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Two towns merge into new one -- Princeton, N.J. -- to save costs

November 9, 2011 |  9:28 am

Princeton
In a move to save taxpayer dollars, two New Jersey municipalities voted Tuesday to merge into a united community called Princeton. The Ivy League university of the same name -- which did not take an official position on Tuesday’s vote -- overlaps both towns.

The debate over merging Princeton Borough and Princeton Township has been closely watched by other states and local governments facing dwindling tax revenues and the need to cover essential costs for public services. A similar vote in the two New Jersey towns has failed three times in the past.

New Jersey GOP Gov. Chris Christie as well as governors in Ohio and Pennsylvania have been urging local governments to seek savings by eliminating unneeded costs. Christie endorsed the Princeton plan and offered to pay 20% of the $1.7-million unification cost, Bloomberg News reported.

The forecast is that Princeton taxpayers will save $3.1 million annually by consolidating services, including those for police and fire protection.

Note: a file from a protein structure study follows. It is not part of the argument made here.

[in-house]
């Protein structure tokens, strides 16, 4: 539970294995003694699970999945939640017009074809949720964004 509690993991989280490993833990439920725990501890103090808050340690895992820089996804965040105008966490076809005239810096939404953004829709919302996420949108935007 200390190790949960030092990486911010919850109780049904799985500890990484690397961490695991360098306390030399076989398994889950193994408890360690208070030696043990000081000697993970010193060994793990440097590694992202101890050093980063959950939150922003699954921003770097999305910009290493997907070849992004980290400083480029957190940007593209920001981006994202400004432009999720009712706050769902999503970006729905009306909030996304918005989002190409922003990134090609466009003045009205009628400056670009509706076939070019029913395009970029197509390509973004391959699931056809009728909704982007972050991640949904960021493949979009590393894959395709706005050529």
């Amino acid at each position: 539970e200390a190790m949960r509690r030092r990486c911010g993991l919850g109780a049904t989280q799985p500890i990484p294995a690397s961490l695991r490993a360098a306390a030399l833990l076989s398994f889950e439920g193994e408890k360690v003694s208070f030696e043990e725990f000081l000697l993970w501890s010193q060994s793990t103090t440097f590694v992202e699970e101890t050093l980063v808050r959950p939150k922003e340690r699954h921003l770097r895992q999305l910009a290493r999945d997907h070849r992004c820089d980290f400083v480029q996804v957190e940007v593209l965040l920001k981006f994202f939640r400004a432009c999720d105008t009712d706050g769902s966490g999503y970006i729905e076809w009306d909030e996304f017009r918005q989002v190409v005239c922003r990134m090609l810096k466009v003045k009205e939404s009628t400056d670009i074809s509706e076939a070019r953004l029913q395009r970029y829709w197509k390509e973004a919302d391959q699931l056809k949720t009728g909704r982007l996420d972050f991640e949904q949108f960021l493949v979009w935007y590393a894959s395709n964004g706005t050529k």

“We have redundancy in government,” borough resident Cole Crittenden told NJ.com in explaining why she supported the merger.

An associate dean at Princeton, Crittenden said the merger also will eliminate problems the university has had in dealing with the small municipalities' varying rules: “For instance, the two towns’ police departments have different policies for dealing with the students,” he said.

The change had to be approved by a majority of voters in both communities.

The largest share of the "no" voters were from the 1.9-square-mile Princeton Borough, which includes the downtown shopping and dining area. Some residents were concerned that the move would take away from the small-town character of their area. Opponents also insisted that the projected savings were overly generous by $1 million.

Voters in the surrounding 16.6-square-mile township overwhelming endorsed the change. The measure's supporters argued that the areas had common cultural and economic needs and would thrive together, Bloomberg reported.

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-- Geraldine Baum

Photo: Voters in Princeton Borough and Princeton Township decided to combine their two towns into one town, Princeton, to cut costs. At least three times in the past 60 years, the communities have rejected a merger. The township surrounds the borough like a doughnut, and Princeton University straddles the town line. Here, people stroll along historic Nassau Street on Tuesday. Credit: Mel Evans / Associated Press

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